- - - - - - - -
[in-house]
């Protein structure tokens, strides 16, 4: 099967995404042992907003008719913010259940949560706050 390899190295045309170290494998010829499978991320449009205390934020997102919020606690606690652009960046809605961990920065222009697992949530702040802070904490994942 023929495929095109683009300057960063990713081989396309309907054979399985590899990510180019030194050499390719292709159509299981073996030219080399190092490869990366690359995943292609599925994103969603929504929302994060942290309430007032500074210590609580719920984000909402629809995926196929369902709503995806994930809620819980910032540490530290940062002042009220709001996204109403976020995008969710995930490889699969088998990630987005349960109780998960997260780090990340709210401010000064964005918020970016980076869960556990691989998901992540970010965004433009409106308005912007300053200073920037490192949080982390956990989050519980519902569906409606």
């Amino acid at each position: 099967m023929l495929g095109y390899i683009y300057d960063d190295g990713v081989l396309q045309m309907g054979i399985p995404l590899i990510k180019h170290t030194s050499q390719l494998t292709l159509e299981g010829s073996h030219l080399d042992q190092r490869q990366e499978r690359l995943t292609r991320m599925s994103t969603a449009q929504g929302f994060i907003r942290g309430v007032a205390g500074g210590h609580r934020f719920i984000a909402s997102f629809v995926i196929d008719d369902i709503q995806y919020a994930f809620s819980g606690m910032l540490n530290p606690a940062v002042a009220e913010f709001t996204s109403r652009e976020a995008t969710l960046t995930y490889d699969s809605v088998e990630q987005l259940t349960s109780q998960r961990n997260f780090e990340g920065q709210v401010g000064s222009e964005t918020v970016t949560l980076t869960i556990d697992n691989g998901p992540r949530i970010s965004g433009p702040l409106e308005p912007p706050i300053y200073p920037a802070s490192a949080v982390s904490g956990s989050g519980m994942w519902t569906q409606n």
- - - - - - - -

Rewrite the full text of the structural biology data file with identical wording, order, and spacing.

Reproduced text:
[in-house]
């Protein structure tokens, strides 16, 4: 099967995404042992907003008719913010259940949560706050 390899190295045309170290494998010829499978991320449009205390934020997102919020606690606690652009960046809605961990920065222009697992949530702040802070904490994942 023929495929095109683009300057960063990713081989396309309907054979399985590899990510180019030194050499390719292709159509299981073996030219080399190092490869990366690359995943292609599925994103969603929504929302994060942290309430007032500074210590609580719920984000909402629809995926196929369902709503995806994930809620819980910032540490530290940062002042009220709001996204109403976020995008969710995930490889699969088998990630987005349960109780998960997260780090990340709210401010000064964005918020970016980076869960556990691989998901992540970010965004433009409106308005912007300053200073920037490192949080982390956990989050519980519902569906409606």
């Amino acid at each position: 099967m023929l495929g095109y390899i683009y300057d960063d190295g990713v081989l396309q045309m309907g054979i399985p995404l590899i990510k180019h170290t030194s050499q390719l494998t292709l159509e299981g010829s073996h030219l080399d042992q190092r490869q990366e499978r690359l995943t292609r991320m599925s994103t969603a449009q929504g929302f994060i907003r942290g309430v007032a205390g500074g210590h609580r934020f719920i984000a909402s997102f629809v995926i196929d008719d369902i709503q995806y919020a994930f809620s819980g606690m910032l540490n530290p606690a940062v002042a009220e913010f709001t996204s109403r652009e976020a995008t969710l960046t995930y490889d699969s809605v088998e990630q987005l259940t349960s109780q998960r961990n997260f780090e990340g920065q709210v401010g000064s222009e964005t918020v970016t949560l980076t869960i556990d697992n691989g998901p992540r949530i970010s965004g433009p702040l409106e308005p912007p706050i300053y200073p920037a802070s490192a949080v982390s904490g956990s989050g519980m994942w519902t569906q409606n």